Researchers say these cells can travel to the brain and help diminish inflammation.

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Researchers are encouraged by the possibilities from recent studies of gut plasma cells. Getty Images

Plasma cells, once considered the arsonists of multiple sclerosis (MS), are actually showing up to fight against the disease.

New research finds that plasma cells originating in the gut can travel to the central nervous system in the brain during flare-ups, bringing an army to help fight inflammation.

“It’s astounding,” Bruce Bebo, PhD, executive vice president of research at the National Multiple Sclerosis Society, told Healthline. “This observation, that plasma cells migrate from gut to brain and have a role in regulating a mouse model of MS, is incredibly unique and different. I’ve never heard of an observation like this before.”

Researchers say that microbes in the gut can trigger a change in plasma, which is originally produced in bone marrow as B cells.

“We found that not all plasma cells are bad. In autoimmune disease, some quiet the inflammation,” Jennifer L. Gommerman, PhD, a study author and professor and associate chair of graduate studies in the department of immunology at the University of Toronto, told Healthline.

“We also found that plasma cells in the gut make an immunoglobulin called IgA and have capacity to make other products to end inflammation. And, they have the ability to migrate to other parts of body,” she added.

“[The research] gives us ideas of potentially treating the disease,” said Gommerman. “Plasma cells go to the brain. The trouble with anti-inflammatories is getting drugs into the brain. This might be a solution.”

Sergio E. Baranzini, PhD, a professor in the department of neurology at University of California, San Francisco, noted that Gommerman studied mice, but human studies have shown similar results.

“[We’re] focusing on a role of gut bacteria and MS. We are mapping all the gut bacteria that we think are linked to MS, or at least more prevalent or less prevalent,” Baranzini told Healthline.

Gommerman and Baranzini met 1 1/2 years ago at a conference.

After seeing the similarities in their research, they decided to collaborate.

“We observed that during a relapse the quantities of IgA diminished in the gut,” Baranzini explained. “And, we found that during a relapse there was an increase of IgA in cerebral spinal fluid.”

“Then we found that once they go to the brain, they are helping by producing interleukin 10 (IL-10), which dampens inflammation,” he said.

“Typically, antibodies are directed against something specific, for example the flu,” he noted. “We still don’t know what the specifics of the IgA is, so we are now working on identifying this specificity.”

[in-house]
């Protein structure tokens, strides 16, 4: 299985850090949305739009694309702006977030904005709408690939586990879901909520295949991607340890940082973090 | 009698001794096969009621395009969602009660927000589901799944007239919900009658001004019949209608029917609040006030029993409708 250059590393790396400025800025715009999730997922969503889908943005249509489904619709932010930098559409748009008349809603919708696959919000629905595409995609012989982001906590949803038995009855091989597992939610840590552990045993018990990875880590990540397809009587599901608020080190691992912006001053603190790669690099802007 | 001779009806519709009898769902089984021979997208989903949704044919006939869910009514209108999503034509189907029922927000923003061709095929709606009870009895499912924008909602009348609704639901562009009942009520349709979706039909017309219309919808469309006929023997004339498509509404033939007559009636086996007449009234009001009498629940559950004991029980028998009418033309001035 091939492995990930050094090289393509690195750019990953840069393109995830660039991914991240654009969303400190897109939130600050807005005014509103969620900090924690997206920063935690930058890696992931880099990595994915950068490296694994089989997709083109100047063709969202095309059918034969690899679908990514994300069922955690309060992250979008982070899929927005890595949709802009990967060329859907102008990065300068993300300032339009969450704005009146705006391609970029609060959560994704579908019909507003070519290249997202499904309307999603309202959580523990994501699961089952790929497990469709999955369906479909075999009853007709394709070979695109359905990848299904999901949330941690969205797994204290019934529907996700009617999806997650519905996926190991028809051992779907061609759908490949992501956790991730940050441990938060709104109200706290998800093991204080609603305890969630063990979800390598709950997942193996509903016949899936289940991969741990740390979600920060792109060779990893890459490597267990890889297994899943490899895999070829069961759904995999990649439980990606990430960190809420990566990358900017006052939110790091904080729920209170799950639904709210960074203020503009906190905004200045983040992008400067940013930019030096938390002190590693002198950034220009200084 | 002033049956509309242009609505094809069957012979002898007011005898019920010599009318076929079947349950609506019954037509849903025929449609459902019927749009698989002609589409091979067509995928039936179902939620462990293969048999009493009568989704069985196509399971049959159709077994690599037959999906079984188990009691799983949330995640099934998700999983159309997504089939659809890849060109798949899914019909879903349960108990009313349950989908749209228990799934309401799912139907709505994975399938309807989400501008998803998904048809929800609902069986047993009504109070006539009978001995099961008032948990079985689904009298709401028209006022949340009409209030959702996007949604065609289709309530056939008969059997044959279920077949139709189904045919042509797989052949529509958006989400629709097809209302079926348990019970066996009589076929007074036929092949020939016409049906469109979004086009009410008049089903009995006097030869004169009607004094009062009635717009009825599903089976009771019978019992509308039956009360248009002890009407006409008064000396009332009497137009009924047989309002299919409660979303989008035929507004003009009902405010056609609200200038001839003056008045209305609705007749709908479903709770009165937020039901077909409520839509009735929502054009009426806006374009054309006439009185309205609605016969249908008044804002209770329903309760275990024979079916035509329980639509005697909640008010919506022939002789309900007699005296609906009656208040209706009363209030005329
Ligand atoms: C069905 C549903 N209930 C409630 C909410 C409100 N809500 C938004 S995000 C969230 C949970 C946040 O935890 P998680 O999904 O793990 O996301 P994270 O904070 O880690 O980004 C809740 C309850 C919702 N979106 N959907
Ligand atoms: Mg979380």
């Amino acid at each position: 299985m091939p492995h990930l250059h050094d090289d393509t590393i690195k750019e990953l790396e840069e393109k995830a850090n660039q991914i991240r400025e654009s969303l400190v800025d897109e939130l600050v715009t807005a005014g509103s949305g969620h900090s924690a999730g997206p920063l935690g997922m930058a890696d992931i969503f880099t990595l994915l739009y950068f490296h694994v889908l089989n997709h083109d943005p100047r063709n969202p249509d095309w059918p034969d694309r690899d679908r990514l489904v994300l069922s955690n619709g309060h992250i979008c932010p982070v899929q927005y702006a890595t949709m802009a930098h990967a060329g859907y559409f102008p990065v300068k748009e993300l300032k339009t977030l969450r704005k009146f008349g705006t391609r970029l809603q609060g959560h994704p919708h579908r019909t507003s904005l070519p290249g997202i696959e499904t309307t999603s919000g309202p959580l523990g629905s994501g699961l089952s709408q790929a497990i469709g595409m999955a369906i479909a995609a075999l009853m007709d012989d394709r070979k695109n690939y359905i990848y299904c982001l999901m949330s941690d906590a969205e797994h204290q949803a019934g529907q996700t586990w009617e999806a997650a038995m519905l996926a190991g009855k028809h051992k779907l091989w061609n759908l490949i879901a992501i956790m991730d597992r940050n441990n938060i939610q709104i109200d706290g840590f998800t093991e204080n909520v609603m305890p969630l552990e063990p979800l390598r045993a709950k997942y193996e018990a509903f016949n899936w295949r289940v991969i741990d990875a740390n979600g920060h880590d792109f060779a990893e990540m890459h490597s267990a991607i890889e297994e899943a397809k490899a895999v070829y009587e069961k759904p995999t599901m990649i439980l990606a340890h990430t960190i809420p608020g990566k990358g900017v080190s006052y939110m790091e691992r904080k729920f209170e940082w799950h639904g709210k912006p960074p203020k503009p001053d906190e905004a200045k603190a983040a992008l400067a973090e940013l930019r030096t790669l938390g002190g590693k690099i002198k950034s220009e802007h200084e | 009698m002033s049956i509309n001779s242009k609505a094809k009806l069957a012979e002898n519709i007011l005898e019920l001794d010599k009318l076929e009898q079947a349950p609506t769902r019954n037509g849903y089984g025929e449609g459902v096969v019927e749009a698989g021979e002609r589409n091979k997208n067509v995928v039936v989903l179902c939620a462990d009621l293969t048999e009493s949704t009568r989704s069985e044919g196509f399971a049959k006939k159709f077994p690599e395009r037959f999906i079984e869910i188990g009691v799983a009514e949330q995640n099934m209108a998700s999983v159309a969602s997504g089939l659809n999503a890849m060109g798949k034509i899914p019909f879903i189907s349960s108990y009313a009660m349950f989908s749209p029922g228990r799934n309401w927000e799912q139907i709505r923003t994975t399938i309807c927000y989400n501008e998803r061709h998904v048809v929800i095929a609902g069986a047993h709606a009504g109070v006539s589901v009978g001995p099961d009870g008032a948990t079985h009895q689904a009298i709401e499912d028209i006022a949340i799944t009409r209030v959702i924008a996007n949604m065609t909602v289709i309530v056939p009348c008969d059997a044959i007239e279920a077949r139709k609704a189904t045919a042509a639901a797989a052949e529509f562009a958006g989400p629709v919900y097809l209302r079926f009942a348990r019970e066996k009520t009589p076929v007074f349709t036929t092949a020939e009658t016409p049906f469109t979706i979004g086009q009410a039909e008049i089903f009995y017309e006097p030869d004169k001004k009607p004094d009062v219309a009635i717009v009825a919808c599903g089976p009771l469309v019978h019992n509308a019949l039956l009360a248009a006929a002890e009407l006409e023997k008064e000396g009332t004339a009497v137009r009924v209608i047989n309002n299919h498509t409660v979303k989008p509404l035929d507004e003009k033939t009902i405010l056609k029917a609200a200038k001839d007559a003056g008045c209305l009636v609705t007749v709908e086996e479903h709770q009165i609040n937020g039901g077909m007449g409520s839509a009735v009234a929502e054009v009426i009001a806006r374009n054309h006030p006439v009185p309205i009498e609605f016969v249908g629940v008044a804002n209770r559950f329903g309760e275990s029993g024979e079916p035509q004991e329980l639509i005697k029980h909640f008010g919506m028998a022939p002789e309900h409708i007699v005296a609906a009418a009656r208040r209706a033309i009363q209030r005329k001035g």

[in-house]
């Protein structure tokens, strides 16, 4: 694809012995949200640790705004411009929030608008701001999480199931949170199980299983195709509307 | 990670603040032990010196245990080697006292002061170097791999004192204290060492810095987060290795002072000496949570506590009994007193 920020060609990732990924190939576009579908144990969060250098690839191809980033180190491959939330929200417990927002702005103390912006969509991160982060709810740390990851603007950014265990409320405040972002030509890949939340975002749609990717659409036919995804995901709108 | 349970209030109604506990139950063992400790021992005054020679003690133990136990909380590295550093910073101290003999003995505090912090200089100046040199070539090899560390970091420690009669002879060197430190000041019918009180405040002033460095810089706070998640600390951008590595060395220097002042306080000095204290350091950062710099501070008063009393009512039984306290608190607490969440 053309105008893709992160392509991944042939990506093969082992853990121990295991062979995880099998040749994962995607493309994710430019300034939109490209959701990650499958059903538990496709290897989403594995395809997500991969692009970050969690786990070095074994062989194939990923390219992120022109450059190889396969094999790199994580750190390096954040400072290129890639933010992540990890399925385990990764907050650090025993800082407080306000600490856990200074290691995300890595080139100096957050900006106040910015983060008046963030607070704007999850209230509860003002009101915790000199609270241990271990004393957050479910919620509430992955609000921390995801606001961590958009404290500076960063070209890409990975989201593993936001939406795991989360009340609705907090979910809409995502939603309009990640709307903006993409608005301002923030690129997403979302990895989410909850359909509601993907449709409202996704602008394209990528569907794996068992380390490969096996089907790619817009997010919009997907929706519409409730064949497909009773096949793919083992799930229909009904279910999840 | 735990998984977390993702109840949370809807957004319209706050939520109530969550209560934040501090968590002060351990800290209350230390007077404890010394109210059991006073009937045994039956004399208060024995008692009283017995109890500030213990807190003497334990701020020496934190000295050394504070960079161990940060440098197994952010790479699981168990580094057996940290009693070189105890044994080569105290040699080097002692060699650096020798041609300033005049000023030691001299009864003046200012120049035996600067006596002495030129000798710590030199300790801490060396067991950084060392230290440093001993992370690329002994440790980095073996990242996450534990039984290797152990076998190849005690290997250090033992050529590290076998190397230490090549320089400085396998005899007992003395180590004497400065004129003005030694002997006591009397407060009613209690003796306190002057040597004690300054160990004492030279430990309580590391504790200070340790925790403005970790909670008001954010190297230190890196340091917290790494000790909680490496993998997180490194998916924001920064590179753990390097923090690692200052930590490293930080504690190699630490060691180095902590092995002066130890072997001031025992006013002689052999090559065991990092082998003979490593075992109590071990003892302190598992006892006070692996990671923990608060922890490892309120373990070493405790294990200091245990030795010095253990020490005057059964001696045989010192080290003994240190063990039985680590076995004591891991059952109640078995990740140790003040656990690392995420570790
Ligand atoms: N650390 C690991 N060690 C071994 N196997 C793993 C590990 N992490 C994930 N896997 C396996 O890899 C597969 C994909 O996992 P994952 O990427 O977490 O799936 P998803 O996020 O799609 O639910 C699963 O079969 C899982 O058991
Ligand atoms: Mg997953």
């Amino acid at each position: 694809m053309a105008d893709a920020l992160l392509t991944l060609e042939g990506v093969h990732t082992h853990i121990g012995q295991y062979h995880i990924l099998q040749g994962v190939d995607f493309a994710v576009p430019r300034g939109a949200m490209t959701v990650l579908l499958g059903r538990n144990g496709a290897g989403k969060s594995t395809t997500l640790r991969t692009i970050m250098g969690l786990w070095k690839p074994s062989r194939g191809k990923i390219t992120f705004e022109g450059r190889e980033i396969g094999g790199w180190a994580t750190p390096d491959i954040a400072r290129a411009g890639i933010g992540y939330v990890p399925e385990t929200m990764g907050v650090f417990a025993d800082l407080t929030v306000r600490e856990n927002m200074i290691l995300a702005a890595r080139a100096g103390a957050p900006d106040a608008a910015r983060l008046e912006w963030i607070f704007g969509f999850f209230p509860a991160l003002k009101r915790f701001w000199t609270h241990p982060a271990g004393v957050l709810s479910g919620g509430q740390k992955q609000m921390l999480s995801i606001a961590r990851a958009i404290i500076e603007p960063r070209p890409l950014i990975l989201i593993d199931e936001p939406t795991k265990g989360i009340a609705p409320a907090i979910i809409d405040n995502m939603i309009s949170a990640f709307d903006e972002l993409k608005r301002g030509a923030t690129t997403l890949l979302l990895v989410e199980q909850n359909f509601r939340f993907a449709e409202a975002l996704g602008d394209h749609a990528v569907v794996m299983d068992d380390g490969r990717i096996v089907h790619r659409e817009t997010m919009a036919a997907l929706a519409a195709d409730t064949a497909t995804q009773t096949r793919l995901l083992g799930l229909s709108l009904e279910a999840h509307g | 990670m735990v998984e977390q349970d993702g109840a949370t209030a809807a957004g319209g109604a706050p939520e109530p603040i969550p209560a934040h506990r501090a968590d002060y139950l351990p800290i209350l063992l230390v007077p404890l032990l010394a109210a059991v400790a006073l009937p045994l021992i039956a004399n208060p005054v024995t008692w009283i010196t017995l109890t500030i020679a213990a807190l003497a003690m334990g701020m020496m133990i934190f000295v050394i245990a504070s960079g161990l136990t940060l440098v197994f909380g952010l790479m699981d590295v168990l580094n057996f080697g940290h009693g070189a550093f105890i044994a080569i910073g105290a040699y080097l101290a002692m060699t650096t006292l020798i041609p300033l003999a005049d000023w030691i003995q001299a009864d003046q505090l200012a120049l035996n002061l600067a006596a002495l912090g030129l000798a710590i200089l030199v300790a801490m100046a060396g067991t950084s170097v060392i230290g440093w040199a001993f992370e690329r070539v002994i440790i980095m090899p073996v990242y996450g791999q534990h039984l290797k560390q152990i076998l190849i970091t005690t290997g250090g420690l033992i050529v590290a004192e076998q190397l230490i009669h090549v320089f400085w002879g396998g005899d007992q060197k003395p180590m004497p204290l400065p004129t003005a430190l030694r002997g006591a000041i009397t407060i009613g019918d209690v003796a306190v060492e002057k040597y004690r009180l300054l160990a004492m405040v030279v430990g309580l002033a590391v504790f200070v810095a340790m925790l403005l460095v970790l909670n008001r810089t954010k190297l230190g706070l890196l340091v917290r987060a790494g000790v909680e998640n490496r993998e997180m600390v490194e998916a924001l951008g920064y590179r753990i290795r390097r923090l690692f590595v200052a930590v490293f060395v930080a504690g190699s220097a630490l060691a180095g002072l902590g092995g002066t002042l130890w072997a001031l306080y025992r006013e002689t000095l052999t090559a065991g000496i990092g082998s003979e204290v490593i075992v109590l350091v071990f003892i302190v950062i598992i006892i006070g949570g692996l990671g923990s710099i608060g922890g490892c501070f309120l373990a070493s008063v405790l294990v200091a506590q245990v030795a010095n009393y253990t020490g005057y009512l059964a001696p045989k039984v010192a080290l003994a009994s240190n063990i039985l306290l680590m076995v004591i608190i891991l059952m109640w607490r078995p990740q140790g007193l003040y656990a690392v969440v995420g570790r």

Gommerman said their experiments were done genetically.

“But, can we do it pharmacologically and make this concept into a drug?” she said.

“We need to look closer at the gut to see how we encourage the presence of these cells in the brain by having the right microbes in the gut,” she said. “It could potentially direct an immune response that is beneficial for MS patients.”

“The gut is a major immune organ, and it is known that there are important interactions between gut immune function, gut microbes, and MS,” explained Dr. Barbara Giesser, professor of clinical neurology at the David Geffen School of Medicine at the University of California, Los Angeles (UCLA) and clinical director of the UCLA MS program.

“This study, by reporting that gut immune cells can travel to the brain and reduce inflammation, elucidates what appears to be a key mechanism by which the gut immune cells and the gut microbiome can influence immune function in MS, and may be an avenue for future therapeutic intervention,” Giesser told Healthline.

The study was partially funded by the National Multiple Sclerosis Society as part of a larger portfolio of research between microbiota and the health of the gut on the brain.

Research has found that gut microbiota differed between healthy people and those living with MS. The differences have not been the same across the board.

Bebo said there is “no causal connection, just an association” between gut health and MS.

“We want to understand how these cells can be promoted by a healthy microbiome and what this looks like,” Bebo said. “There is nothing actionable yet. We don’t know to what degree the cells are controlling the immune response leading to the damage from MS.”

“The paper implies that they play a role,” he said. “We need to better understand our diet and how manipulating microbiota in [the] gut can positively affect our health. This research triggers unanswered questions and opens up a whole new area of investigation.”

“There is growing evidence of gut bacteria and its effects on the brain,” Bebo added. “We are unraveling the connection, and this is a big step in enhancing our knowledge.”

Editor’s note: Caroline Craven is a patient expert living with MS. Her award-winning blog is, and she can be found on Twitter.